The producer’s passing leaves a hole in the rock ‘n’ roll firmament
On March 9, the rolls of rock history marked another member’s shift to posthumous status with the loss of producer, engineer, and musician Keith Olsen.
Most people would be proud to have helped define the sound of just one period in pop culture, but Olsen contributed to sea changes in multiple eras of the rock ‘n’ roll continuum. Below you’ll find just a handful of highlights from a career that spanned some five and a half decades.
That’s not even mentioning his work with Santana, Joe Walsh, The Association, Ozzy Osbourne, The James Gang, and enough others to fill the book that deserves to be written about Olsen’s oeuvre. If you’re eager for more info, take a gander at Sound City, the Dave Grohl-directed documentary about the Studio of the same name, which includes commentary from Sound City fixture Olsen himself.
Even if Olsen had never produced a single record, his place in rock history would be assured, via his role as bassist in The Music Machine. Most of the world knows the short-lived but eminently influential L.A. band for their 1966 single “Talk Talk,” which became renowned as a garage-rock classic largely thanks to its inclusion on the immortal 1972 Nuggets compilation. Before The Doors rolled around, The Music Machine were the original bad boys of the West Coast rock scene, clad all in black and emanating bad vibes that positioned them as progenitors of punk attitude, but with a psych/garage vibe.
VIDEO: Music Machine “Talk Talk”
SUNSHINE POP PARADISE
Immediately after exiting the dark realm of The Music Machine, Olsen made a complete about-face and entered the L.A. sunshine-pop universe. Trying his luck on the other side of the console, he became production partner to Curt Boettcher, the now-legendary impresario of the scene. Working in tandem with Boettcher in the late ’60s, Olsen helped forge the era’s chamber/psych-pop aesthetic, yoking angelic harmonies to baroque arrangements and radio-ready hooks for a whole slew of Boettcher-associated acts including The Millennium, Sandy Salisbury, Eternity’s Children, and Sagittarius, as well as Boettcher’s solo work. And at the start of the ’70s he even managed to mix a pair of albums by legendary pop auteur Emitt Rhodes.
AUDIO: The Millennium “The Island”
THE MAC ATTACK
In the ’70s Olsen really started spreading his wings as a producer. As an engineer at famed L.A. studio Sound City, he was perfectly placed to hop into the production chair on promising new projects. One of those was the lone, self-titled album by singer/songwriter duo Buckingham Nicks, which led to Lindsey Buckingham and Stevie Nicks sparking a new lineup of Fleetwood Mac. Naturally, Olsen was on hand as well for the eponymous blockbuster that made the band ’70s superstars and created a pop production template for the rest of the decade. Olsen returned to the Mac orbit in the ’80s when he lent a hand with production and writing on Nicks’s Rock a Little LP.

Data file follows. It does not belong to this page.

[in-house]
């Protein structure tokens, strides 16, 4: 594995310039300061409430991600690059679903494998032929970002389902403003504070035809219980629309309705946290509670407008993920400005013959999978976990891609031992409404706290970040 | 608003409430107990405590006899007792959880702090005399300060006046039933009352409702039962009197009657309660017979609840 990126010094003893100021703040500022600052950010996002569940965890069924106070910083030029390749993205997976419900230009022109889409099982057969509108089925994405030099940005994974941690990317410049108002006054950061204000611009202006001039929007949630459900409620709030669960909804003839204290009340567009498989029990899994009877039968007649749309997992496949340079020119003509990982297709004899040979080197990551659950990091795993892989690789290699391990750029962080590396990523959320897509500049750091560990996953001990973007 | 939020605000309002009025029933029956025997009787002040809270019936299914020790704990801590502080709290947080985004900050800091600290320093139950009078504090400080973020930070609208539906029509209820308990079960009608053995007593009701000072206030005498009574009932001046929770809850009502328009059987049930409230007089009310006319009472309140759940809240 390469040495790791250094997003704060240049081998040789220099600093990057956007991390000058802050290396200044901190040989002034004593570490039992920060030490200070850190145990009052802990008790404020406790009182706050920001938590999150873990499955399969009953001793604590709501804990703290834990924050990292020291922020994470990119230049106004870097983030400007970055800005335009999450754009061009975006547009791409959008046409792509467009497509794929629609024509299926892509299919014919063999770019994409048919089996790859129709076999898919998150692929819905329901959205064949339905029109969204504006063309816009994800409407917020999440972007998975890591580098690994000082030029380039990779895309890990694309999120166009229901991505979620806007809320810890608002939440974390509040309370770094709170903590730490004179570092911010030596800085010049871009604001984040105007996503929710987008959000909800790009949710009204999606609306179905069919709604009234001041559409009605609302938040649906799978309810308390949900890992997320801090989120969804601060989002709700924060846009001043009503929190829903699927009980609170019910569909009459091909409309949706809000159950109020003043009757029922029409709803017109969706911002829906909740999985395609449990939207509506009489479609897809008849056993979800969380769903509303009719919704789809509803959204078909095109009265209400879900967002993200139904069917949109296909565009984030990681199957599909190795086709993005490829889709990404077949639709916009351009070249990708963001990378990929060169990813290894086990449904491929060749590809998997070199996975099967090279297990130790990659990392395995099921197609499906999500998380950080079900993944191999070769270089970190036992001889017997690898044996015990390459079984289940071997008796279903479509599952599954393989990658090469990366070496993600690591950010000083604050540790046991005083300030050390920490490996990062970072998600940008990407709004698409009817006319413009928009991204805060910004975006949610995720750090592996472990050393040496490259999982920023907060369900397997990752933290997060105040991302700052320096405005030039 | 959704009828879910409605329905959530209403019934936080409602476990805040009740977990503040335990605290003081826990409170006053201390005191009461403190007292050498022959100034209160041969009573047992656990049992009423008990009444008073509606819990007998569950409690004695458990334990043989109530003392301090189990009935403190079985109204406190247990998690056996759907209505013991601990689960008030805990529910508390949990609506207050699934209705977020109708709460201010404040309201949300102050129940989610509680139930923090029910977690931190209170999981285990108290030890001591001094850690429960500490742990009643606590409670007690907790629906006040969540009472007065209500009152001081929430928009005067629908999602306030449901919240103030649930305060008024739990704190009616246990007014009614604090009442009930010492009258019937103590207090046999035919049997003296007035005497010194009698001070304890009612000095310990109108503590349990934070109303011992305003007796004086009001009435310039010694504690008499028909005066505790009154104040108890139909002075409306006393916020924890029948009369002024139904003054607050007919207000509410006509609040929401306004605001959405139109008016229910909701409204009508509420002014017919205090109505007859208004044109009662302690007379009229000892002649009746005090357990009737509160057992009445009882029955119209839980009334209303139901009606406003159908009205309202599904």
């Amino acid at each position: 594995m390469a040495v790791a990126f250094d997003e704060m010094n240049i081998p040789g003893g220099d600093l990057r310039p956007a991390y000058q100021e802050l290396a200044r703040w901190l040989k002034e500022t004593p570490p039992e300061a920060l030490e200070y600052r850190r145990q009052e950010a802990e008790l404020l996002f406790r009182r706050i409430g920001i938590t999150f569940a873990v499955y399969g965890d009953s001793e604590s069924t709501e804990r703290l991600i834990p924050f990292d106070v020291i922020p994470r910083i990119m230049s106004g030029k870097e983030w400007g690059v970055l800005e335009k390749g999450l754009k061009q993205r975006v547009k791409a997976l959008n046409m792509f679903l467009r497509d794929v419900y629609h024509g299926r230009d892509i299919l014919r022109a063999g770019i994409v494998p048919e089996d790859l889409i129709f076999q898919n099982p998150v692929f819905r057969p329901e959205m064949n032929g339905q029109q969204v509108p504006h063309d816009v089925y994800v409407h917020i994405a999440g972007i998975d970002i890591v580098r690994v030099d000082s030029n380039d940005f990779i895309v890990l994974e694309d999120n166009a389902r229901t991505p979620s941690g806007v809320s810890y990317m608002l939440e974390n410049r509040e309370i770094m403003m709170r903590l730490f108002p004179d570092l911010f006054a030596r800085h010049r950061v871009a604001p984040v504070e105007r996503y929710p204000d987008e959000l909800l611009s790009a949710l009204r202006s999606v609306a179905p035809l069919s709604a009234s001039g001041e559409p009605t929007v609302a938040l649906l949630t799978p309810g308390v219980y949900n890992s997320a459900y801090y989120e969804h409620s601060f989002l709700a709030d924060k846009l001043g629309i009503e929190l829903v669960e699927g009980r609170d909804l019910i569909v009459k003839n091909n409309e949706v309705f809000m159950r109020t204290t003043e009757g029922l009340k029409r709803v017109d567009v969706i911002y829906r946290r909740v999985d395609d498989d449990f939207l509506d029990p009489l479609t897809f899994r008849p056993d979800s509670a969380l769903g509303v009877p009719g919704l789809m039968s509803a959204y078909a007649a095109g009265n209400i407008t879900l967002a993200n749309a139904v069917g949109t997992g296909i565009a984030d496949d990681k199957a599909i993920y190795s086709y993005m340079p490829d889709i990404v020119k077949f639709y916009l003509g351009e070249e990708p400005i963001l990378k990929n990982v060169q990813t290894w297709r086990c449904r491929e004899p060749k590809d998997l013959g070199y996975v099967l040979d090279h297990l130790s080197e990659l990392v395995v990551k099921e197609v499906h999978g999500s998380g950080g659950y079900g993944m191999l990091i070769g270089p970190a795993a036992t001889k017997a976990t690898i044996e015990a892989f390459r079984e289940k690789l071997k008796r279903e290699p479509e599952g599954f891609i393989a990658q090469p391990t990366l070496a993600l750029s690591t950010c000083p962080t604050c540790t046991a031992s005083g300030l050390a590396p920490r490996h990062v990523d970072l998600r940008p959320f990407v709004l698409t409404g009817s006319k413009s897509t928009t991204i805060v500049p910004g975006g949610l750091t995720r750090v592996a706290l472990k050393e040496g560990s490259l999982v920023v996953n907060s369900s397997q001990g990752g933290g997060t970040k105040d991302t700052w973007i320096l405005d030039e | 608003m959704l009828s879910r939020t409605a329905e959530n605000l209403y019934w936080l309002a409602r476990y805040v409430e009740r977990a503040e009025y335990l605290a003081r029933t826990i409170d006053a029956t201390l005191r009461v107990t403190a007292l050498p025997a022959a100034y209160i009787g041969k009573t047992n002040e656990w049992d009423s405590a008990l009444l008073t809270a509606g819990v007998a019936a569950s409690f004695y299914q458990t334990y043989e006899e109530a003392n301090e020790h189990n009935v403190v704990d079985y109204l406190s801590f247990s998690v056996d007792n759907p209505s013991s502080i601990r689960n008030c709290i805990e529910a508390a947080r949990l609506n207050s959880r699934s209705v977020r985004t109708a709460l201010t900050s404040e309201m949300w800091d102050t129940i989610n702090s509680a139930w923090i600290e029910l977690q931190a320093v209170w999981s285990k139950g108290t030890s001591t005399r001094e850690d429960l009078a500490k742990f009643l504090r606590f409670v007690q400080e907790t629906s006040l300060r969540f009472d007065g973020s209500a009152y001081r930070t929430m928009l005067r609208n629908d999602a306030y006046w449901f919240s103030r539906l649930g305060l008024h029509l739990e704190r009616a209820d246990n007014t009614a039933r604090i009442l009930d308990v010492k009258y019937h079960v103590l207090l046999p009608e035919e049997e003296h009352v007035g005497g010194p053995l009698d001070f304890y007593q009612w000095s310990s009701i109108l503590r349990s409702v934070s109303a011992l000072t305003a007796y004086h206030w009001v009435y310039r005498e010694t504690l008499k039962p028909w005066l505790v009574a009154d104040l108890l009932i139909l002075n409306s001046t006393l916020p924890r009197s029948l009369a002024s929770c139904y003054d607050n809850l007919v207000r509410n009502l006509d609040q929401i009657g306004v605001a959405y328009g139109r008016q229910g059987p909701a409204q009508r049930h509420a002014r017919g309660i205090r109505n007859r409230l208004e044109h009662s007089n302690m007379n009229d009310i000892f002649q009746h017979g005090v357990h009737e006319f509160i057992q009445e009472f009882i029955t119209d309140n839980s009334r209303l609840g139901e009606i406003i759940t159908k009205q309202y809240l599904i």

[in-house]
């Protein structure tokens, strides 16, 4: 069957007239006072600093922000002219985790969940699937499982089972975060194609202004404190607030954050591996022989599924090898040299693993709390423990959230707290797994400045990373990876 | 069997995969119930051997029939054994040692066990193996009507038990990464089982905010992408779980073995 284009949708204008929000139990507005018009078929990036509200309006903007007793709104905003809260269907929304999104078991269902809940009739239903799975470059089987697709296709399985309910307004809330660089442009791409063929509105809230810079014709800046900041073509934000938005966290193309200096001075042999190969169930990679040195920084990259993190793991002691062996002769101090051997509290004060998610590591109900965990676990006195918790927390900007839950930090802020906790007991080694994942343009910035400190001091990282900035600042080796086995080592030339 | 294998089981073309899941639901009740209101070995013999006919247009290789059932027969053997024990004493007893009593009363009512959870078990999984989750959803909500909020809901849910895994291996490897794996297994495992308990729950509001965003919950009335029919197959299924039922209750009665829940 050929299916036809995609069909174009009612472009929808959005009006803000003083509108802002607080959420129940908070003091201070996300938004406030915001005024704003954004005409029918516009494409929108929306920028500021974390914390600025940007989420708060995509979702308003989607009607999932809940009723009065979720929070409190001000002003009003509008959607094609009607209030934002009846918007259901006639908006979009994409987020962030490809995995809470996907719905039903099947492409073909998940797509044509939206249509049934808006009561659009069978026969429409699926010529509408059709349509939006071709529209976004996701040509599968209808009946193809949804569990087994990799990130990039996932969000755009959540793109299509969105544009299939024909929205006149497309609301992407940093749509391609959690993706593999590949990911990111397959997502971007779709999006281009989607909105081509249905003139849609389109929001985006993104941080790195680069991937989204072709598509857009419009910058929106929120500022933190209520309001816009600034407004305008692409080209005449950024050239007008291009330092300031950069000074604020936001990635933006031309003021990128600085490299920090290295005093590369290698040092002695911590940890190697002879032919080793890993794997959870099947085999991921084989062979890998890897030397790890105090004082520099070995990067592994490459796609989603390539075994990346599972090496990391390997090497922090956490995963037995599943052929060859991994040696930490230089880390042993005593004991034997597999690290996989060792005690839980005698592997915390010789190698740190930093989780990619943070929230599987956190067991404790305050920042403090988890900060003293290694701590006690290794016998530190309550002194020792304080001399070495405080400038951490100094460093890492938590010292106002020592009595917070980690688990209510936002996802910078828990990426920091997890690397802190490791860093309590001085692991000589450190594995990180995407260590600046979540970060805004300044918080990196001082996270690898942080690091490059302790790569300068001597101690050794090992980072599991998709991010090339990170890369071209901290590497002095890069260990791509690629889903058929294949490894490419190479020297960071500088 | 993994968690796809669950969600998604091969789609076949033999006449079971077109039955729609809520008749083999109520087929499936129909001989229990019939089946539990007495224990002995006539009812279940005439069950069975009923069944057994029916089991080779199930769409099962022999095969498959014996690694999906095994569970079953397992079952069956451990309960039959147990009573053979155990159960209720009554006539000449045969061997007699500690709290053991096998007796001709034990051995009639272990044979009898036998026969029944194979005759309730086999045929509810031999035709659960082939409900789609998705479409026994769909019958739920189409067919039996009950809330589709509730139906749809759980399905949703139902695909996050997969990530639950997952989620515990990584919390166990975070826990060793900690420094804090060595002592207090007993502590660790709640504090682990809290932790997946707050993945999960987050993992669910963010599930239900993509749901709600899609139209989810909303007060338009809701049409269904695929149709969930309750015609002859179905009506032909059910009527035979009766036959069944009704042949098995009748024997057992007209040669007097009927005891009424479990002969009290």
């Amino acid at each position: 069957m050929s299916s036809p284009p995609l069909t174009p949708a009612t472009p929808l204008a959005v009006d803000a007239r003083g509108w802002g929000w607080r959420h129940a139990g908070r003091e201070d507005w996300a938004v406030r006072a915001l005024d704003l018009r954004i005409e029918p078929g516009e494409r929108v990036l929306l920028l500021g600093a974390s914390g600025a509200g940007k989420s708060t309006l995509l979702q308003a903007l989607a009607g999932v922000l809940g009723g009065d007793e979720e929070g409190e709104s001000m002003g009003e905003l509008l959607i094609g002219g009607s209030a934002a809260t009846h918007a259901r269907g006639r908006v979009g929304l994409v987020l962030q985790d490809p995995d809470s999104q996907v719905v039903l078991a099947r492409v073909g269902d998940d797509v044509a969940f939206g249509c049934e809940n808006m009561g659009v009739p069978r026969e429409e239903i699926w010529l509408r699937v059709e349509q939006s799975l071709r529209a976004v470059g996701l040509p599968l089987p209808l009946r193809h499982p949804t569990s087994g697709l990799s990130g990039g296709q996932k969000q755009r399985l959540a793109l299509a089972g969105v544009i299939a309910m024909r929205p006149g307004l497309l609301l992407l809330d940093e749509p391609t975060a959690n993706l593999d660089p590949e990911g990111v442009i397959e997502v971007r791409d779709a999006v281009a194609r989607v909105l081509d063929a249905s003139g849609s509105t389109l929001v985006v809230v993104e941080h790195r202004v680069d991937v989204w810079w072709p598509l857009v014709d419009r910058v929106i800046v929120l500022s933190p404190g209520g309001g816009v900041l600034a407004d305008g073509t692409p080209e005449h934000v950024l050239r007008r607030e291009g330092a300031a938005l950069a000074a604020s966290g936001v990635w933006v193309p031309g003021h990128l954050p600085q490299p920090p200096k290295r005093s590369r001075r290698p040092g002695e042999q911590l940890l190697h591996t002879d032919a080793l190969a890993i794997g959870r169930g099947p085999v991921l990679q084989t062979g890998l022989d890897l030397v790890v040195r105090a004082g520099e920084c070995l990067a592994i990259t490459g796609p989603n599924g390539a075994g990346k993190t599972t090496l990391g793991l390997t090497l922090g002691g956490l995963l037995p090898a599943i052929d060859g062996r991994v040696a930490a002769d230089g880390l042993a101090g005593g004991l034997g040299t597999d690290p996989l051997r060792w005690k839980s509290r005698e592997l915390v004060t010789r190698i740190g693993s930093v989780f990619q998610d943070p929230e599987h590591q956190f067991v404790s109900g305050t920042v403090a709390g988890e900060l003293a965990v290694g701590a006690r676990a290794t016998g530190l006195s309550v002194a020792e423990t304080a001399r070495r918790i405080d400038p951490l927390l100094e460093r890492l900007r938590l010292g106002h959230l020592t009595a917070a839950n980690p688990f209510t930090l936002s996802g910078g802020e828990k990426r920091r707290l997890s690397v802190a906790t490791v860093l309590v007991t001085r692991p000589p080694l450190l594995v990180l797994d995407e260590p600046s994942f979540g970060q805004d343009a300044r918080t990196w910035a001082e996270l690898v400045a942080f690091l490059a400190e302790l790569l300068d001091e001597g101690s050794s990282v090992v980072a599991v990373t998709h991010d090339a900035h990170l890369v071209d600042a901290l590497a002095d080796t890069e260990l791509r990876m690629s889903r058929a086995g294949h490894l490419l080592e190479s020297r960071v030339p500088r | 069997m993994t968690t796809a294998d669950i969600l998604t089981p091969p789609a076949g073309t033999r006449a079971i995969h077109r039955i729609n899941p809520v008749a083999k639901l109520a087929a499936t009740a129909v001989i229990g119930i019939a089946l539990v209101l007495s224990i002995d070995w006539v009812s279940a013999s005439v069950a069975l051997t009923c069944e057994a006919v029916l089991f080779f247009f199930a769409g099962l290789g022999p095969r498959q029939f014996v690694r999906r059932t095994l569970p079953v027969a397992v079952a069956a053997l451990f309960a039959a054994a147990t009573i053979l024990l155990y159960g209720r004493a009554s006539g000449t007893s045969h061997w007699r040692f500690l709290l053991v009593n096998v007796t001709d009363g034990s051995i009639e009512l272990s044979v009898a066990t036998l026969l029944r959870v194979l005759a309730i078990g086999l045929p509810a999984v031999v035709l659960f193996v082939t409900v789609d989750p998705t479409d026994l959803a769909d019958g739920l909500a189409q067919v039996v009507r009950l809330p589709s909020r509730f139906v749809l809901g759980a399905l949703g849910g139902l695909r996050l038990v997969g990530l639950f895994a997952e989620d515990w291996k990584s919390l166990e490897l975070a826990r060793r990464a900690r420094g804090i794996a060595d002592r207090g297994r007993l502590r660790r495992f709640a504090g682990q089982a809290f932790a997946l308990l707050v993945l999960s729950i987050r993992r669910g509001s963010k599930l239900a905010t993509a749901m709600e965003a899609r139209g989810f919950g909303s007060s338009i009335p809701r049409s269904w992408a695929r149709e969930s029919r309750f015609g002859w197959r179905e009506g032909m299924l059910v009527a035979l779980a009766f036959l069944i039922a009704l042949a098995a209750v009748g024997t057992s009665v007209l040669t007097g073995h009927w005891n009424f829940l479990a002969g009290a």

AUDIO: Buckingham Nicks “Frozen Love”
RAISING THE DEAD
In the mid ’70s, The Grateful Dead’s studio productions were becoming increasingly sophisticated and complex. In 1977 Olsen helped the former psychedelic warriors reach the apex of the process by handling production chores for the mighty Terrapin Station. Boldly going where no acid rock jockeys had gone before, Terrapin took the Dead to a whole new level of achievement. The second half of the album is occupied by the title suite, an elegant art-rock fable that makes the most of lyricist Robert Hunter’s storytelling gift and even employs a full-on orchestra. It was no flash in the pan either; the suite would remain a vital part of the Dead’s repertoire for the rest of their career.
AUDIO: The Grateful Dead “Terrapin Station”
PAT PUSHES THROUGH
Women rock stars were not exactly ubiquitous amid the testosterone overload of the late-’70s/early-’80s music scene. But when Pat Benatar burst into the spotlight, Olsen was right there to aid in her ascent. The two Benatar albums he produced, Crimes of Passion and Precious Time, remain her biggest ever. And the magic Olsen was able to work at Sound City is evident on both. For all the arena-ready roar and rumble of tracks like “Hit Me With Your Best Shot,” Rascals revamp “You Better Run,” and “Promises in the Dark,” the sound of the room and the air around the instruments is audible, lending a personalized punch to the tunes.
VIDEO: Pat Benatar “You Better Run”
RICK ON A ROLL
Don’t let Rick Springfield’s ’80s teen idol status distract you from the fact that he successfully brought snappy, nuanced power pop to its rightful spot at the top of the charts with his ’81 breakthrough album Working Class Dog and its 1982 follow-up, Success Hasn’t Spoiled Me Yet. But without the expert assistance of Keith Olsen, who knows whether “Jessie’s Girl,” “I’ve Done Everything For You,” “Don’t Talk to Strangers,” et al would have lodged themselves so inextricably in our cultural consciousness?
VIDEO: Rick Springfield “I’ve Done Everything For You”
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